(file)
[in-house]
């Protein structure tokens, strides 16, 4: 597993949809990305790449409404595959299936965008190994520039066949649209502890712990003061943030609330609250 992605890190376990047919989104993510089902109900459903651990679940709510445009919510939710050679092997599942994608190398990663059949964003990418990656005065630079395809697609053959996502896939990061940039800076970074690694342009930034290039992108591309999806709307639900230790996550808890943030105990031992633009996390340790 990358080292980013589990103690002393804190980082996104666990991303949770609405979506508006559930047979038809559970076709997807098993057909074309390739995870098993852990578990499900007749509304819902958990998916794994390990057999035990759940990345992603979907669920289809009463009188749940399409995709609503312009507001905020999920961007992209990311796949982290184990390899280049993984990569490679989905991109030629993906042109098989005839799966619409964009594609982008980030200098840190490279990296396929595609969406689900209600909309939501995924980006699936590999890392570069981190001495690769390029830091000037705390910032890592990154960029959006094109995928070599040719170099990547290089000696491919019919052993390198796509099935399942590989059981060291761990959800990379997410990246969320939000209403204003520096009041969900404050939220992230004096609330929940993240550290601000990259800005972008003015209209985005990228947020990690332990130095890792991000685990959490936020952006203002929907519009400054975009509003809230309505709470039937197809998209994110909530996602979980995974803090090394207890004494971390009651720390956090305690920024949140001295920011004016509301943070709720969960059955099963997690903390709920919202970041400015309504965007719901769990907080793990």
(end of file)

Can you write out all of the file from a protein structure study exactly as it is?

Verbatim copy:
[in-house]
């Protein structure tokens, strides 16, 4: 597993949809990305790449409404595959299936965008190994520039066949649209502890712990003061943030609330609250 992605890190376990047919989104993510089902109900459903651990679940709510445009919510939710050679092997599942994608190398990663059949964003990418990656005065630079395809697609053959996502896939990061940039800076970074690694342009930034290039992108591309999806709307639900230790996550808890943030105990031992633009996390340790 990358080292980013589990103690002393804190980082996104666990991303949770609405979506508006559930047979038809559970076709997807098993057909074309390739995870098993852990578990499900007749509304819902958990998916794994390990057999035990759940990345992603979907669920289809009463009188749940399409995709609503312009507001905020999920961007992209990311796949982290184990390899280049993984990569490679989905991109030629993906042109098989005839799966619409964009594609982008980030200098840190490279990296396929595609969406689900209600909309939501995924980006699936590999890392570069981190001495690769390029830091000037705390910032890592990154960029959006094109995928070599040719170099990547290089000696491919019919052993390198796509099935399942590989059981060291761990959800990379997410990246969320939000209403204003520096009041969900404050939220992230004096609330929940993240550290601000990259800005972008003015209209985005990228947020990690332990130095890792991000685990959490936020952006203002929907519009400054975009509003809230309505709470039937197809998209994110909530996602979980995974803090090394207890004494971390009651720390956090305690920024949140001295920011004016509301943070709720969960059955099963997690903390709920919202970041400015309504965007719901769990907080793990």